It’s well known that American corporations use off-shore tax havens to shield their profits from taxation. However, a recent report by U.S. Public Interest Group (USPIRG) gives us new details…
The slightly-cranky voice navigating the world of educational “reform” while trying to still pursue the mission of providing quality education.
Sunday, December 20, 2015
The genre of “here’s how ugly and awful early childhood ed has become under the test-and-punish era of education” articles is crowded, but everybody needs to be reminded that this is happening and that it sucks. They need to be reminded repeatedly until we put an end to it. Here’s one more stark and painful example.
Jessica Huseman misses a few of the finer points (particularly the ways in which non-profits mirror for-profits), but on balance this is a good analysis of why the For Profit charter industry is turning out to be (surprise) a failed experiment.
Florida’s remarkably idiotic plan to give teachers a bonus for their high school SAT scores is back– and this time it wants to be permanent. A good study in how a bill that nobody thinks is smart can still end up becoming a law.
Crazy Crawfish tells us what he really thinks. Because while some reformsters are folks with a different perspective or different understandings of how schools can best serve students, some are just scruples-free rotters trying to get their hands on money and power.
I’m always amazed how, no matter how much I’ve read and explored, there are still chunks of the interwebs that I’ve never stumbled into. This is an entire website dedicated to discussing issues of how to ethically teach all the various aspects of language. Worth a look.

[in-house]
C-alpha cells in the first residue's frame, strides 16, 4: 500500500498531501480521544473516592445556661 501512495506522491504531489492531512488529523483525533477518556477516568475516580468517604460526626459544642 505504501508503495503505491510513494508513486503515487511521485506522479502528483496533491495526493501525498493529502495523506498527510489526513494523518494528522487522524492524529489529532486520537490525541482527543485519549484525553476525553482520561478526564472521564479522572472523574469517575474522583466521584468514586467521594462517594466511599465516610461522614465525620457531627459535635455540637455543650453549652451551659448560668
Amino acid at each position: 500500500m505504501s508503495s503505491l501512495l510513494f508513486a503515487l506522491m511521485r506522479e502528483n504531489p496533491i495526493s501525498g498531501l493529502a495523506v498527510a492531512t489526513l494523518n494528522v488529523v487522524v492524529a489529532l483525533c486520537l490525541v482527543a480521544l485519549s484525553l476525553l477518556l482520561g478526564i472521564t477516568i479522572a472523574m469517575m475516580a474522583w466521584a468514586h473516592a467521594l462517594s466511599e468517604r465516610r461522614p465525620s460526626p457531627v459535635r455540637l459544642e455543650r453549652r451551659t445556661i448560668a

This week the Edublog Awards were unveiled and this post of mine about music won an award for being one of the most influential posts of the year. Like most of these sorts of awardy things, it’s a nice selection of sites and posts with which you may not be familiar. In particular I was struck by this post:
You may or may not agree with everything that the blogger at Crawling out of the Classroom has to say, but her level of honesty and openness is impressive.
If you’re not familiar with the concept of “flow,” this is a simple and accessible look at it and the idea that creativity is the key to a happy life.
Fired-Religous Struggle-In Social Studies U.S. History Class. Muslim Teacher Fired After Showing Malala Video http://www.bluejersey.com/2015/12/3-5/ “…disregarding science in favor of a particular religious belief is unconstitutional,” writes Stephen D. Foster Jr.
11-Year-Old Student Sues His Florida Public School For Failing To Teach Evolution https://www.freespeech.org/text/11-year-old-student-sues-his-florida-public-school-failing-teach-evolution
Reading for enjoyment??? What an idea! Teacher: Why I stopped assigning homework… Read more »
When it comes to mass shootings, or I should say what to do about mass shootings, the argument is usually between pro-gun folks versus GVP folks and the argument usually turns on whether or not these shootings occur in what are called ‘gun-free’ zones. The pro-gun strategy for dealing with mass shootings is the usual pro-gun solution for all gun violence; namely, respond with more violence in the form of arming civilians and getting rid of ‘gun-free’ zones. The GVP strategy is, well, there isn’t a single strategy because what’s the point of trying to figure out what to do about something that we seem unable to define?
Read the rest mikethegunguy’s post here: Does It Really Matter How We Define Mass Shootings? I Don’t Think So.
Detroit’s children have heard the governor and other leaders talk about a better plan for their educational future but no one is doing anything about to make it better.
We completed a grand bargain compromise to save a museum and help with city pensions: Where is the grand bargain for children? When will they get our attention and our support so they can give us better futures?